Erectile Dysfunction, or ED, is a problem that many – if not most – men face at some time in their lives. In the first article in this series we discussed the signs and symptoms, as well as the possible causes, of ED. Now it’s time for a more detailed look at some of the many treatment options for men with ED. We’ll begin with the most obvious ones: the prescription drugs for ED. These days when most men think about ED treatments, the first that come to mind are the widely advertised medications such as Viagra, Cialis, Cialis for daily use, Levitra, or Staxyn. Stendra, a new product for erectile dysfunction, is set to hit the market in late 2012 or early 2013. These are the drugs currently approved by the United States Food and Drug Administration (FDA), and they’re the ones we’ll be discussing here.
But first a couple of disclaimers. Since the FDA is a United States government agency, if you live somewhere else, some of the information in this article may not apply to you. Availability of medications and other treatments may vary from country to country, so always be sure to consult with a physician or other qualified health care practitioner in your area. In addition, research is an ongoing process, and in the future there will almost certainly be more medications (and other options) for the treatment of ED. So stay tuned to this blog for updated information. Meanwhile, the information in this article is current at the time of publication.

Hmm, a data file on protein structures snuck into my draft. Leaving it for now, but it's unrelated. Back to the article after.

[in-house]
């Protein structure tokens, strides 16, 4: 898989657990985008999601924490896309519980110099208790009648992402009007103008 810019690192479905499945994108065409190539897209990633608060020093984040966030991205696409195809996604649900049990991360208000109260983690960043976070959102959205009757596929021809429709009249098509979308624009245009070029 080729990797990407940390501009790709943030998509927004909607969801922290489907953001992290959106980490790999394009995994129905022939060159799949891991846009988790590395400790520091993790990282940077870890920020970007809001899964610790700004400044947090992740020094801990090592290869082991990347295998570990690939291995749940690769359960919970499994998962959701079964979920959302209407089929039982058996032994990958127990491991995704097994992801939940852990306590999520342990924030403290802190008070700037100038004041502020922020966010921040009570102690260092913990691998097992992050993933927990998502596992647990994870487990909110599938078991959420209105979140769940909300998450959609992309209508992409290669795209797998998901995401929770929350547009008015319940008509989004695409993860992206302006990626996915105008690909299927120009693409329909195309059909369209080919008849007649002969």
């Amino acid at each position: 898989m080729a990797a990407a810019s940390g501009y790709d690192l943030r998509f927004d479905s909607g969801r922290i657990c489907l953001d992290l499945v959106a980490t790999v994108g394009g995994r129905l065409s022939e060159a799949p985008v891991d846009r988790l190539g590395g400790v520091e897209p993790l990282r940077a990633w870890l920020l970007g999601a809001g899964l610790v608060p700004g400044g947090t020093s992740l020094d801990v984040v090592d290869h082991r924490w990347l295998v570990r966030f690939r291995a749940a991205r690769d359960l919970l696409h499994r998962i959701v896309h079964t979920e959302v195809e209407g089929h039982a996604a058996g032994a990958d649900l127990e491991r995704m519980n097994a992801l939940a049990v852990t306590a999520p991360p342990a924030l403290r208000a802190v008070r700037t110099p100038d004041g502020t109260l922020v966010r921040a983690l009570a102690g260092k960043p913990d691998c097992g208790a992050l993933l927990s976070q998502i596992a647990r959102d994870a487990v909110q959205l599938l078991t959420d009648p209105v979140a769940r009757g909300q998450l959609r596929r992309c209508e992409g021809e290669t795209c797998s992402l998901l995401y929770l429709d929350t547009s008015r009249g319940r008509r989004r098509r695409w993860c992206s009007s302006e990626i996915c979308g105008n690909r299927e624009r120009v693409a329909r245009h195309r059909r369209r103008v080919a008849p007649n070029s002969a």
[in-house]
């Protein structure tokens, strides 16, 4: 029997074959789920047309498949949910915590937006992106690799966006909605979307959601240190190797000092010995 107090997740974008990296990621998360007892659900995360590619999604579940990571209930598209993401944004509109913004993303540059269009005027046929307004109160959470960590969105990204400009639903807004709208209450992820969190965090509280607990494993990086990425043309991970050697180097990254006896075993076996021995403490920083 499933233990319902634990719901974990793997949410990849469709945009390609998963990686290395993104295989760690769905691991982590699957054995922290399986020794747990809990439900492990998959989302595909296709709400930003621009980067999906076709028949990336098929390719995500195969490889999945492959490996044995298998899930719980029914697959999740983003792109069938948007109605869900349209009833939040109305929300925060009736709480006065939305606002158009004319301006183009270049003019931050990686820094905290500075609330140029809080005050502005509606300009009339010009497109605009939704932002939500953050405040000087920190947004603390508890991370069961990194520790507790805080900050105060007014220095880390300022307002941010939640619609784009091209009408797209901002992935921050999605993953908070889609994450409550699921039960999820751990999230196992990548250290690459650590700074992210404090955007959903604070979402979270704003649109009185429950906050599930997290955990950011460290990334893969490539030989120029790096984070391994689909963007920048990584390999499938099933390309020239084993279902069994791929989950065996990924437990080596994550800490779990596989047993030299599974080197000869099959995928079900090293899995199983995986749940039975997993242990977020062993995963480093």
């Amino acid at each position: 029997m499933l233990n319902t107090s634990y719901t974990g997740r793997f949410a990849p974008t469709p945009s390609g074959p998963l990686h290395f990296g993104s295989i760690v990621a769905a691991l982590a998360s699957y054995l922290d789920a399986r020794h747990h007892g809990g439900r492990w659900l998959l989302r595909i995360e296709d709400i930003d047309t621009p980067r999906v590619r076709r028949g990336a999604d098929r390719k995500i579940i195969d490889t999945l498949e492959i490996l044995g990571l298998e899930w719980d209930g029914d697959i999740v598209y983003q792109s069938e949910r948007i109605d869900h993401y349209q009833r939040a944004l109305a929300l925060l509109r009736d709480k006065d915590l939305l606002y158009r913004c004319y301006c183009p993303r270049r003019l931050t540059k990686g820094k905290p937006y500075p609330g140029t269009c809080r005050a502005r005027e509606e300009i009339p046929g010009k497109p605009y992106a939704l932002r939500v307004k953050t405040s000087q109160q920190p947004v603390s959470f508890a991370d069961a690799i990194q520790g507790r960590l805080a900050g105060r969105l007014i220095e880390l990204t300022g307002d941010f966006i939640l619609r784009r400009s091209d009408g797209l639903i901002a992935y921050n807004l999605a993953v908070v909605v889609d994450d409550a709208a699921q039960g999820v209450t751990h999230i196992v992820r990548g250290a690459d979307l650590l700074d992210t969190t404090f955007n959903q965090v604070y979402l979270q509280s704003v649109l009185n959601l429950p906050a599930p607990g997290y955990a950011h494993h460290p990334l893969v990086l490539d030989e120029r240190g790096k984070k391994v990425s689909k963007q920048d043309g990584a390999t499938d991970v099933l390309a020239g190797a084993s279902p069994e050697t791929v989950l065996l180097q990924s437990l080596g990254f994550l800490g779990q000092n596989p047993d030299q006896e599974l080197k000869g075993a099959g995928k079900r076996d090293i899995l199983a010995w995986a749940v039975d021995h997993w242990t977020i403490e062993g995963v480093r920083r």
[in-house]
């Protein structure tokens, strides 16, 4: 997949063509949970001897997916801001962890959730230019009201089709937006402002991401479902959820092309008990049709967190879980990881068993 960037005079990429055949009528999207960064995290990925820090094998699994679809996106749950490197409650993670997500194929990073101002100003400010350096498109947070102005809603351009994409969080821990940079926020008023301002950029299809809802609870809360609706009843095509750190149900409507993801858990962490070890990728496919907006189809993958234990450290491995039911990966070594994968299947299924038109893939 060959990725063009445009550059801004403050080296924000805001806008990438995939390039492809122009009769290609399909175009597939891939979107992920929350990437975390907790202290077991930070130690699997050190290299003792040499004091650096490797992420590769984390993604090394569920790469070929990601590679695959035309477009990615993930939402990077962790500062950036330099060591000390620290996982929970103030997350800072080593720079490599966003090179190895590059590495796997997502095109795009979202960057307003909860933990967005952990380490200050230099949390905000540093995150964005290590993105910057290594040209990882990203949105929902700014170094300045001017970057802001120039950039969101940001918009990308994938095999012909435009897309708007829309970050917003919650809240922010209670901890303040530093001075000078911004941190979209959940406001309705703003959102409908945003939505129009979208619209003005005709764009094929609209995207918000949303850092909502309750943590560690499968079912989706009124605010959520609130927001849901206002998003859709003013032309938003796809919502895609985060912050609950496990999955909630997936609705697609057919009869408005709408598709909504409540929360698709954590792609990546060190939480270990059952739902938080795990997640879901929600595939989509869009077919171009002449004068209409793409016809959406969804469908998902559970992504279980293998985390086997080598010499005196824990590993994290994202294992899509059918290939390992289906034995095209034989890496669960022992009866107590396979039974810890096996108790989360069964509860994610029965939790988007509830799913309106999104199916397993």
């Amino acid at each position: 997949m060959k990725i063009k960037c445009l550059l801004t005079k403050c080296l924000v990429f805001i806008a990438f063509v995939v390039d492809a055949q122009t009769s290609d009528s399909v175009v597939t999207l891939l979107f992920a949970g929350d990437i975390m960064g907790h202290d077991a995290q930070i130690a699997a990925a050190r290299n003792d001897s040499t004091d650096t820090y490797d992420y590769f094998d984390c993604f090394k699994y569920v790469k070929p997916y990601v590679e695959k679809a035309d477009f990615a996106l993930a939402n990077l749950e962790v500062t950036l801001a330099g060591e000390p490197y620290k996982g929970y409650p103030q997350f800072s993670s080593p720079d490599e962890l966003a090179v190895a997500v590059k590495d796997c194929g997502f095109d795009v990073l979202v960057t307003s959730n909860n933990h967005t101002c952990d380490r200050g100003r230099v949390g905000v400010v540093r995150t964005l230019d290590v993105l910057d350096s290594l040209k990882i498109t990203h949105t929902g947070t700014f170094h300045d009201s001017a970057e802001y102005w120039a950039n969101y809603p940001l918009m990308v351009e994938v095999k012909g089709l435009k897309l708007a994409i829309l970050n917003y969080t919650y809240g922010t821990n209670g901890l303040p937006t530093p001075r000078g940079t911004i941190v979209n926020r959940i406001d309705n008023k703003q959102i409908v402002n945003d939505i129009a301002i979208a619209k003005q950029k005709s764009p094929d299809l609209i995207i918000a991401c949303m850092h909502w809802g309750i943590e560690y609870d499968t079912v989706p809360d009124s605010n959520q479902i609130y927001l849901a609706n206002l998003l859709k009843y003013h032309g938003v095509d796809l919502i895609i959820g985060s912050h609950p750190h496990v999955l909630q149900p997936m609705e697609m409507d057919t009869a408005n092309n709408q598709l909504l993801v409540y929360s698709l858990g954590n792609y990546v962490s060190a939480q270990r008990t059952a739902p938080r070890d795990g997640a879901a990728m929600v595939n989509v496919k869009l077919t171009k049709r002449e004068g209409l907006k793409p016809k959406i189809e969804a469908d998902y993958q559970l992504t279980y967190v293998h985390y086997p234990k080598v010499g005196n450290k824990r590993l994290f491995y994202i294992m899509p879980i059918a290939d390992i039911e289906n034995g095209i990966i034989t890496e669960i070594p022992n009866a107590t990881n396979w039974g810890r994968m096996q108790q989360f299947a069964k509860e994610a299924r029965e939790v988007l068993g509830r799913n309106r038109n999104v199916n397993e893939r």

Now that we have the disclaimers out of the way, let’s take a hard look (so to speak) at some of those famous “boner pills” that everyone is talking about. First we’ll take a few moments to discuss how these pills work. Try to stay awake, and don’t worry, there won’t be a test afterward.
Rules of engorgement
Enzymes, as you may have learned in your biology or physiology classes a lifetime ago, are protein molecules that work as catalysts – that is, they bring about specific biochemical reactions. The human body produces thousands upon thousands of different enzymes, but the ED medications we’ll be discussing here all target a specific type of enzyme known as phosphodiesterase type 5, or PDE5. These drugs are called, appropriately enough, PDE5 inhibitors.
What does PDE5 do, and why does it need to be inhibited? When everything is functioning properly, it doesn’t, but sometimes PDE5 does its job too well. Under normal circumstances, sexual stimulation prompts production and release of nitric oxide in a man’s penis. The nitric oxide creates an enzyme, guanylate cyclase, which in turn creates a nucleotide called cyclic guanosine monophosphate, or cGMP. If everything is functioning well, the cGMP opens up blood pathways in the penis, resulting in that glorious engorgement that manifests as an erection. It’s important to note that it is cGMP that is primarily responsible for the erection; it affects the amount of blood that the vessels deliver to (and remove from) the penis.